Sunday, February 18, 2007

Metrobus: Because You Never Get a 2nd Chance to Make a 1st Impression

Last Thursday I was heading to a performance of the new ballet version of Edward Scissorhands at the Kennedy Center with The Green Girlfriend. During the summer I might've just walked, but it was a really cold night, so I was looking for a quicker route.

Metro's website recommended the 60 bus, which it said would pick me up a block from my office near McPherson Square and drop me off at the Kennedy Center 17 minutes later. Usually I avoid public buses due to inconsistent service in other cities, and the many inherent advantages of taking the train over taking the bus:

* If you miss a train, you know another one will be along soon, but if I'd missed the 60 bus, it would've been another half an hour in the cold before the next one.
* On a cold night, standing inside for a train is a big advantage over standing outside waiting for a bus.
* Trains don't hit traffic, but buses lurch along in the stop-and-go crunch.

And indeed, the 60 bus was five minutes late, then took 15 minutes to crawl the first five blocks when it was supposed to take 17 minutes to get me all the way to the Kennedy Center. Do they make the rush hour schedule assuming zero traffic?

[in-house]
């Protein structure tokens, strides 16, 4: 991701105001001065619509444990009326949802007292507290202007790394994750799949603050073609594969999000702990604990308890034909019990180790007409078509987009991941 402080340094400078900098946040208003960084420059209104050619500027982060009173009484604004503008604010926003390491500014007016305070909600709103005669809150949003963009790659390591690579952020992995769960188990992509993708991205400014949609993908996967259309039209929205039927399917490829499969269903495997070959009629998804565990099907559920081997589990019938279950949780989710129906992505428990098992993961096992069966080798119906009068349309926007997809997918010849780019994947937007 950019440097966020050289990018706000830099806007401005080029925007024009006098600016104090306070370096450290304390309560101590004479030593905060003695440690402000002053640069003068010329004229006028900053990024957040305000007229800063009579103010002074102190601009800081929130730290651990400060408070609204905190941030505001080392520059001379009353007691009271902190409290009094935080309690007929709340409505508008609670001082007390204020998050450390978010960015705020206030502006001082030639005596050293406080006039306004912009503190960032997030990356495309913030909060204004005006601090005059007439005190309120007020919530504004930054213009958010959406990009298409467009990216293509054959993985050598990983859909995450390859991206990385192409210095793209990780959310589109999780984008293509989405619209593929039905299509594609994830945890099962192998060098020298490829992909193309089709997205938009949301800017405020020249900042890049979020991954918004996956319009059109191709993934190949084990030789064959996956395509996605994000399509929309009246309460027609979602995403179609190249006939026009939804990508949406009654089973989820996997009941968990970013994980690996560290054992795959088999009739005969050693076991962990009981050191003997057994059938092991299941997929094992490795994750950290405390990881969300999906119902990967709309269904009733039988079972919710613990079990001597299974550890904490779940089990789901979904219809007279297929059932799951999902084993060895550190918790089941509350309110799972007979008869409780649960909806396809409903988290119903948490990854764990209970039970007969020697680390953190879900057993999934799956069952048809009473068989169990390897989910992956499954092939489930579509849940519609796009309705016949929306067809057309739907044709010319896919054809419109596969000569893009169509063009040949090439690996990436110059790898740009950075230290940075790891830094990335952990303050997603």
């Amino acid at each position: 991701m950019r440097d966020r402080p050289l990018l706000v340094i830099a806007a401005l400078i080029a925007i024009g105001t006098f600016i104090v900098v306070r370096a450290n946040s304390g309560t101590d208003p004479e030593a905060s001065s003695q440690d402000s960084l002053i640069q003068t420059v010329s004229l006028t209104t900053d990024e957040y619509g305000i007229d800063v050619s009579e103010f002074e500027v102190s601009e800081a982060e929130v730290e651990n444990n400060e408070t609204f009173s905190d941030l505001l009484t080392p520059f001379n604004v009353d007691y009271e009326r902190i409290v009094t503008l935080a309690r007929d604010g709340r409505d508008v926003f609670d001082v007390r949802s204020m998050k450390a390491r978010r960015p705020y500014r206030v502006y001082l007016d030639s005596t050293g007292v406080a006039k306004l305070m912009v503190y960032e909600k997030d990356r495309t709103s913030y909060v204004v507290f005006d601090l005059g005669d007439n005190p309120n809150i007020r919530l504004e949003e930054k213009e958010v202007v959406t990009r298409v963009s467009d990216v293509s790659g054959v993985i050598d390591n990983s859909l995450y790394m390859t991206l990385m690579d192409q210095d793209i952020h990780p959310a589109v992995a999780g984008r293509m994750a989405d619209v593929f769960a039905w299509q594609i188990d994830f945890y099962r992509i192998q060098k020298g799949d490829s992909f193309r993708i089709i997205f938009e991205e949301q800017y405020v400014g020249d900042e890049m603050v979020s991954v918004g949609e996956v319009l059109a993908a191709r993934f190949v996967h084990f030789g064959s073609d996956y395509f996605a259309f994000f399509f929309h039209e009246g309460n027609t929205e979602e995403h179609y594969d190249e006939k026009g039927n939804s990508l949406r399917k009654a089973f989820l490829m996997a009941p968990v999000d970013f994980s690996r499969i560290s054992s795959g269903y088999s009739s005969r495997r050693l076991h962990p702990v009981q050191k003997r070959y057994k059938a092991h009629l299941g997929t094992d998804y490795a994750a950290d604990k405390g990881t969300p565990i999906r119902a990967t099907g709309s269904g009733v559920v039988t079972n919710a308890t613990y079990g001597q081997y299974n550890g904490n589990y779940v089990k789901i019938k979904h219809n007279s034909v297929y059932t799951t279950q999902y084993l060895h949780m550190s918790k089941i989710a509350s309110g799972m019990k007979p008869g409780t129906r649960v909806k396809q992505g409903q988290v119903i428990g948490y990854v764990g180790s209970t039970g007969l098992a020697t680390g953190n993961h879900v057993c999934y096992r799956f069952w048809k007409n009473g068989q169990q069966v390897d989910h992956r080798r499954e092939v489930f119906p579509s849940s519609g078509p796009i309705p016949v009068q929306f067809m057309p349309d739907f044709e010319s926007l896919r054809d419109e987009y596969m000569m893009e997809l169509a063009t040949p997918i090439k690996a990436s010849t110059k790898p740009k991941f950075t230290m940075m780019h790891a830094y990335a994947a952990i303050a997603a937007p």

The wait and ride took me 40 minutes when the train ride and walk would've taken me half that. On top of that, the bus dropped us off along a stretch of sidewalk that was completely untreated. We had to slide across 10 feet of ice to get to a cleared path.

End result of experiment? I don't like to write negative posts, because I hate blogs that just bitch about everything all the time. But damn, that sucked. I'll stick to the train or walking next time.

Fortunately, when I met The Green Girlfriend inside at the Kennedy Center restaurant bar, she had an Irish coffee waiting for me. And I can't say this strongly enough -- if you go to the Kennedy Center restaurant bar on a cold night, get the Irish coffee. It was big and strong and good.

The show itself was unique, definitely worth seeing. I was worried it would end up somewhere between a high school adaptation and Stop the Planet of the Apes, I Want to Get Off!, but it was very well done. Danny Elfman's score was fantastic as always, they mostly stuck to the movie's story, and the guy playing Edward kept Johnny Depp's endearing shyness.
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